It was a question that should have woken Eisav up. But it didn’t. Eisav was dealing in a world of Shekels rather than dollars. His currency was soup and what make me feel good today. The ephemeral, the spiritual the big picture and reality of what we are meant to accomplish in this world were all measurements and calculations of a different plane of existence. And Eisav didn’t want any part of it. Not only did he trade the birthright but he rejected its value. He was satisified living in his world and wanted nothing to do with the Birthright one. That being the case, Rav Chaim suggests, than that it is all it was truly worth. A birthright in the hand of Eisav without any eternal value is not more thatn a bowl of soup.

There is a story that is told that an individual once came to the Chafetz Chaim and asked him why everything was so difficult and why he had so many challenges. Couldn’t Hashem just give him reward for one or two of the mitzvoth and good deeds that he had done in his life and alleviate some of his tzoris. Perhaps he might be able to cash in a
Shabbos observance here and there for an easier livelihood, a little visiting the sick for some better health or maybe even some Torah study he had done for a more relaxed and  less stressful existence, The Chafetz Chaim took his hand so gently and told him with a parable how his question was so very far off base. Imagine a person came to a supermarket and asked to purchase a stick of gum for 10,000 dollars. Do you think that the owner of the store would actually ever give him the gum? He would laugh at him. You’re paying with the wrong currency. Do you not appreciate how much 10,0000 dollars is and how little a stick of gum is in exchange for that. What are your exchange rates? He couldn’t purchase it if he tried. Each store he would wander in would suspect that it was counterfeit monopoly money (which incidentally is what shekels look and feel like sometimes) and laugh him right out. You have to know the value of things before you enter the store and even more importantly you have to know how much what your carrying in your pocket is worth before you offer to spend it.

In a similar vein, said the the Chafetz Chaim, is mitzvot. Will you trade the eternal conncetion with the Almighty for a little better house or a little more in your bank account?  Do you have any idea of how valuable each moment you learn is ? Each mitzvah you do? Will you trade them for a bowl of soup? If so than what are your mitzvoth really worth.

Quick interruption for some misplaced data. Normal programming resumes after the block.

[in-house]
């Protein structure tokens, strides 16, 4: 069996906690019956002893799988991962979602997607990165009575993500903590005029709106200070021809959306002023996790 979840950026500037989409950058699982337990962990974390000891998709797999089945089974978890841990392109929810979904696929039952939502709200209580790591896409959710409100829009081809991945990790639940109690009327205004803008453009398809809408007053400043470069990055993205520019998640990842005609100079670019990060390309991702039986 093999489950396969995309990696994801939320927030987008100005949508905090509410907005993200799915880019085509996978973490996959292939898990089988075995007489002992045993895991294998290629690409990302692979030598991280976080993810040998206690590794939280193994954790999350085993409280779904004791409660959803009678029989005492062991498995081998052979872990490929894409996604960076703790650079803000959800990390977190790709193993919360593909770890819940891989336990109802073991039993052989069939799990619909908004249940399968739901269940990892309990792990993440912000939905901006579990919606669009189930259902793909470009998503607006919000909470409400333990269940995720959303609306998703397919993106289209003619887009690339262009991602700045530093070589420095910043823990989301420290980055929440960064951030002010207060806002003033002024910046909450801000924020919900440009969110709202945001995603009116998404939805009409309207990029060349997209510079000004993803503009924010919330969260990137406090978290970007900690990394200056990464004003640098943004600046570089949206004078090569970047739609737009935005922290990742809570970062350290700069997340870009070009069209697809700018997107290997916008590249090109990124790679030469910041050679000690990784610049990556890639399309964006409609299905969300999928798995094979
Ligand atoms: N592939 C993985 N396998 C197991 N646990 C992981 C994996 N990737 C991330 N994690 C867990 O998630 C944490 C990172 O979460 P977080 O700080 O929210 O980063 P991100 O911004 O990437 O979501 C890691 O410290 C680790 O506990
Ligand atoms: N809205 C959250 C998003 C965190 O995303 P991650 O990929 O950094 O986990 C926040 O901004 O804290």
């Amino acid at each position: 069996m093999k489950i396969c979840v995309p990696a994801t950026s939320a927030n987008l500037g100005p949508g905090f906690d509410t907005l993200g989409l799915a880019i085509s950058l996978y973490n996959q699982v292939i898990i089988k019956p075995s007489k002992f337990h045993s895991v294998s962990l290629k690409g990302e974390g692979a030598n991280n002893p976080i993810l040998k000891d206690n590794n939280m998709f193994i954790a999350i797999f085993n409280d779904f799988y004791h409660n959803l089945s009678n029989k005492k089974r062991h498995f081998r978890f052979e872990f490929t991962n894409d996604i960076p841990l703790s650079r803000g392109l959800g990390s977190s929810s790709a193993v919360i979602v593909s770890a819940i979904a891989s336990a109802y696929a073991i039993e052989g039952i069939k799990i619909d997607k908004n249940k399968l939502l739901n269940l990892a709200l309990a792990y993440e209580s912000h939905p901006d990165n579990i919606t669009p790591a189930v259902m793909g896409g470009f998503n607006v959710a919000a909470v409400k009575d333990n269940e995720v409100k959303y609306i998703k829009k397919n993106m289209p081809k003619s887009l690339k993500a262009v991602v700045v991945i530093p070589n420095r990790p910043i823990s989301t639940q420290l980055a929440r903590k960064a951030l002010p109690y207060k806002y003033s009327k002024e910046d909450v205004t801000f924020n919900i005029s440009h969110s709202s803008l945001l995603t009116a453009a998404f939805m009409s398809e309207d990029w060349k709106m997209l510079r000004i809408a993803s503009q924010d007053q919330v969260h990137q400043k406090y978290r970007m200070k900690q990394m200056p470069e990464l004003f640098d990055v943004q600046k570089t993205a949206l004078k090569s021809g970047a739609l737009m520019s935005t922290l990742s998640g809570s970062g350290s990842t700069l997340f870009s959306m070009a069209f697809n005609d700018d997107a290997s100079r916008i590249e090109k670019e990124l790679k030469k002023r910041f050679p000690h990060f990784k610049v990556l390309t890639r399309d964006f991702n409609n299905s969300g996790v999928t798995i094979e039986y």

In each of our daily lives we all make decisions about where and what we are pursuing and exchanging our most precious gift of time with. Do we waste it and idle it away or perhaps we try to maximize it and pursue our birthright. When we have a chance to deal in things of real value; helping out another, visiting someone who needs a smile, picking up a Torah book or joining a class. Are we trading away those opportunities for soup, for shekels and kilos? Or do we know what the exchange rate is that we should really be pursuing. Hashem has given us the most precious currency around, our Torah and our mitzvoth. Let us make sure to never allow ourselves to get gypped at that final cash register. It’s time to start learning the real rates.

 Have a Super Shabbos that is truly utilized to the max,
Rabbi Ephraim Schwartz
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In the meantime
I leave you with a


Visited the kotel yesterday with my son Yonah  when we were greetd by hundreds of Ethipoian jews dancing and singling like crazy. Seems that it was an Ethoipian Jewish holiday that they claim dates back to the time of Nechemia call SIGID. Here’s a little clip of my Youtube post followed by a description of the holiday.
A BBC video on Ethiopian holiday

Mattisyahu  on SIGID festival
 and one more live view..

and in honor of the Holiday I share with you the thoughts of a prominent Black (although not Ethipoian) leader.
This was written by a black gentleman in Texas  ..
When U Black, U Black 
When I was born, I was BLACK ,
When I grew up, I was 
When I went in the sun, I 
stayed BLACK
When I got cold, I was 
When I was scared, I was 
When I was sick, I was 

And when I die, I'll still be 
 NOW, You 'white' folks....
When you're born, you're PINK,
When you grow-up, you're 
When you go in the sun, you get 
When you're cold, you turn 
When you're scared, you're 
When you get sick, you're 

When you bruise, you turn 
And when you die, you look 
So who y'all be callin'